Clients at Choices Pregnancy Center ask us this question often. So we’ve done a little digging to find out the best answers. Here’s what we’ve learned.
1. “If it says it’s “educational,” it must be good for my child.”
Young children don’t learn that way. Marketers would love it if you believed everything they said. Unfortunately, research has shown that children younger than two years of age simply don’t think in a way that can benefit from most “educational” programs. Children under two learn best by interacting with real people who respond to them personally. Real people will talk to them (teaching language skills) or roll a ball back and forth with them (teaching motor skills) or do a variety of other fun things. A screen just sits there.
Young children learn by playing. “Play allows children to use their creativity while developing their imagination, dexterity, and physical, cognitive, and emotional strength. Play is important to healthy brain development,” says the American Academy of Pediatrics. By comparison, TV-watching toddlers are more likely to have problems paying attention when they go off to school. (See this article for more on that.)
2. “I leave the TV on for background noise, but he’s not really watching it.”
Interrupted concentration. Just the moving pictures and noises on the screen may make him occasionally stop what he’s doing to look at it. This interrupts his concentration. Don’t let TV form those harmful patterns in your child’s thinking.
Limited parent-child interaction. The background noise may be keeping you and your child from talking to one another. Your opportunities to interact with your child, which would show that you value him, are being lost under the drone of the show no one’s watching. Studies bear this out:
Cluttered thoughts. What are you not thinking about while the TV’s on? Imagine what problems you could be solving or what plans you could be making if you paid full attention to them! Mommy blogger Shannon Brown remarked,
“It wasn’t until I stopped leaving the TV on constantly for background noise that I realized just how much it was cluttering my thoughts.”
3. “I need to check my device frequently. What’s wrong with that?”
How important is your screen? Dr. Steiner-Adair, author of The Big Disconnect: Protecting Childhood and Family Relationships in the Digital Age, cautions parents to avoid using a mobile device when their children are present. What does paying attention to your screen say to your child? One little girl whom Dr. Steiner-Adair interviewed lamented, “I feel like I’m just boring. I’m boring my dad because he will take any text, any call, any time…” Are you telling your child he’s boring?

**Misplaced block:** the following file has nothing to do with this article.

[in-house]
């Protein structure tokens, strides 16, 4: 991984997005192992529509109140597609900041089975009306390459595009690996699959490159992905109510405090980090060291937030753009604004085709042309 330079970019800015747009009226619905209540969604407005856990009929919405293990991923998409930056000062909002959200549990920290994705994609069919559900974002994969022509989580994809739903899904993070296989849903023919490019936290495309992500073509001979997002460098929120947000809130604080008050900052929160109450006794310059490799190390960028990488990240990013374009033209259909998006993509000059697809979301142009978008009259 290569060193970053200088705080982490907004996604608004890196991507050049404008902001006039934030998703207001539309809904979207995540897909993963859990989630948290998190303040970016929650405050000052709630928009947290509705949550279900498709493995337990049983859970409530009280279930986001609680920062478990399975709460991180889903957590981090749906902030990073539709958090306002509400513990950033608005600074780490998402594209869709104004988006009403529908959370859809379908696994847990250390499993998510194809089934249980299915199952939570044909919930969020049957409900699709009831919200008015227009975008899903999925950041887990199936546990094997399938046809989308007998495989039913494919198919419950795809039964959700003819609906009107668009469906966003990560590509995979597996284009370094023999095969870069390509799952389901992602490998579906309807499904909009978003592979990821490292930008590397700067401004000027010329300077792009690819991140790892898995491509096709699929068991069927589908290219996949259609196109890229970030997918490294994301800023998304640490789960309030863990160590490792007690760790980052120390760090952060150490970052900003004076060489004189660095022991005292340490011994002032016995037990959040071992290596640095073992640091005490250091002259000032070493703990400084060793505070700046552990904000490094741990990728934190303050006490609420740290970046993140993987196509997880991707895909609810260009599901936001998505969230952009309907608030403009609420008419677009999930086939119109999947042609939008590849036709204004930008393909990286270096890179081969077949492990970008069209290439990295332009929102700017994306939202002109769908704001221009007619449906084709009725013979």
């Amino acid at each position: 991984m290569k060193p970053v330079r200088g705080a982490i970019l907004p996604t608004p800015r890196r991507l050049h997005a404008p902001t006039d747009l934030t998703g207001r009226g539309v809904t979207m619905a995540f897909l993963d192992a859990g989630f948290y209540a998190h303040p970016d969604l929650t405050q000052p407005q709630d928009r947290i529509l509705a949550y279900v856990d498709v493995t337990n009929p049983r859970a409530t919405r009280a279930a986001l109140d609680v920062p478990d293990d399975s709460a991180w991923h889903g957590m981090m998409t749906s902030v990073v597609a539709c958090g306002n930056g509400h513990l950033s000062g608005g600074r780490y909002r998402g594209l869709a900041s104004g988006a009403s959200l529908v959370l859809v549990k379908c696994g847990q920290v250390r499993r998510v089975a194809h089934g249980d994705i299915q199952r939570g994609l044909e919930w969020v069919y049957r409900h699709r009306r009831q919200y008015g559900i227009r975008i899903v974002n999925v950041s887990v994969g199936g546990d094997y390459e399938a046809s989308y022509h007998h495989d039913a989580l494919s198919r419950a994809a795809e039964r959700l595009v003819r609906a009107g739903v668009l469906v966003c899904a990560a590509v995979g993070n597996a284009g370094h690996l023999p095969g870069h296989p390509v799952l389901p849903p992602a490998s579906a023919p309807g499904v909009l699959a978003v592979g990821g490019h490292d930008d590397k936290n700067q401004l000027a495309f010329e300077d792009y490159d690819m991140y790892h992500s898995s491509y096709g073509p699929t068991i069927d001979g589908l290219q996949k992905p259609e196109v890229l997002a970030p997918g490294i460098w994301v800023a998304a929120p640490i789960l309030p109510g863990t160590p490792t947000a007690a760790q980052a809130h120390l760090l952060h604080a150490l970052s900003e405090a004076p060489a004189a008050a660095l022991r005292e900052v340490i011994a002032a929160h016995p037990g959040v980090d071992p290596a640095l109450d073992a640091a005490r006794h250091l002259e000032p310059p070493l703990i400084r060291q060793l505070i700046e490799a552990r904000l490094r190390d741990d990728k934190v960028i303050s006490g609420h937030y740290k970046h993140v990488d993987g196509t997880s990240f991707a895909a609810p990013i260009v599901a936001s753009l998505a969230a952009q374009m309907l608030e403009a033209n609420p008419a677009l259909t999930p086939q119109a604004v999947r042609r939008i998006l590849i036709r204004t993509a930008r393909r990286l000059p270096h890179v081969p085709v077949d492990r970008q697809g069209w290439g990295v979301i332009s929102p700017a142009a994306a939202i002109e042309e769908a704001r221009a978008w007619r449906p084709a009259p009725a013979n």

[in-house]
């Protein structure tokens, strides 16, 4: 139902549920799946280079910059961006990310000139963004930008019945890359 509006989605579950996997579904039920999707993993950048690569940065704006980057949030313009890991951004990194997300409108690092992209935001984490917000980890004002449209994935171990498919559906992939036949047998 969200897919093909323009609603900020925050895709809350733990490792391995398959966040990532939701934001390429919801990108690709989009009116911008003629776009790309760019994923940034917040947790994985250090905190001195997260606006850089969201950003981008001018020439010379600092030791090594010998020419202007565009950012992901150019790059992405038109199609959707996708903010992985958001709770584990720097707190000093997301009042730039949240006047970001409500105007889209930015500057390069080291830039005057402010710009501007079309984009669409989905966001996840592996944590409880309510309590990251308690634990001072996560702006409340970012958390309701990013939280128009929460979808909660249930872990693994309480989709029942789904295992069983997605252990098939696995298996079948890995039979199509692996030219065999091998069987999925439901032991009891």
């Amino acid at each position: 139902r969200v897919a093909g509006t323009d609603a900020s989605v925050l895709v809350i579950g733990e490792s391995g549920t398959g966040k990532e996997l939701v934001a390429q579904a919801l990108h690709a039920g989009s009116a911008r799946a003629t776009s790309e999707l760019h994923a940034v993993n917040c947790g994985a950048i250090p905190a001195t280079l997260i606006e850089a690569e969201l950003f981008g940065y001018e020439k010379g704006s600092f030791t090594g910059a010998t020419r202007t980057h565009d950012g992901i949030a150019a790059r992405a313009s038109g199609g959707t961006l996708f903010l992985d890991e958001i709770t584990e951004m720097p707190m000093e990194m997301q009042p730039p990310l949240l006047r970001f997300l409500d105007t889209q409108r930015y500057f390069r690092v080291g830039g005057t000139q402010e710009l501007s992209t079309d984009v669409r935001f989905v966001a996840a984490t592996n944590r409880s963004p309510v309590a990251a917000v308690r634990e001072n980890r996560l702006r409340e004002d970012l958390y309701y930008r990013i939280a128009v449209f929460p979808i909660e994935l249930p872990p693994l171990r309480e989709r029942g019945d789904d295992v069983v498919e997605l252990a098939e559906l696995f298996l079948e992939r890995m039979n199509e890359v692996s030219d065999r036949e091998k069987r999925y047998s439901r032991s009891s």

Dining with the media? Family meal times can be fun, a chance to connect with each over shared food. But staring at your screen or talking on the phone during meals destroys that potential. One study even reported that screen-distracted adults sometimes use force to stop children from trying to regain their attention. Don’t go there. Put your device away at mealtime. Make meal time family time.
4. “Are you saying I shouldn’t ever let my baby or toddler watch anything on a screen?”
Pretty much. Until age 2, we agree with the American Association of Pediatrics recommendation that “parents and caregivers minimize or eliminate altogether media exposure for children under the age of two.” After age 2, limit screen time to two hours a day.
You will survive. For centuries, parents lived full lives without constantly checking email or Facebook or Instagram. You can, too.
If you must watch, watch together. Carefully choose what you do watch, and then watch it with your child. Talk about what you’re seeing, laugh at the funny parts, and get up and re-enact your favorite parts. Interaction between you and your child is the key to making the most of that screen.
Looking for some great alternatives to screen time?
Check out these articles:
Want more info? Stop in our office for a free brochure on screen time for young children.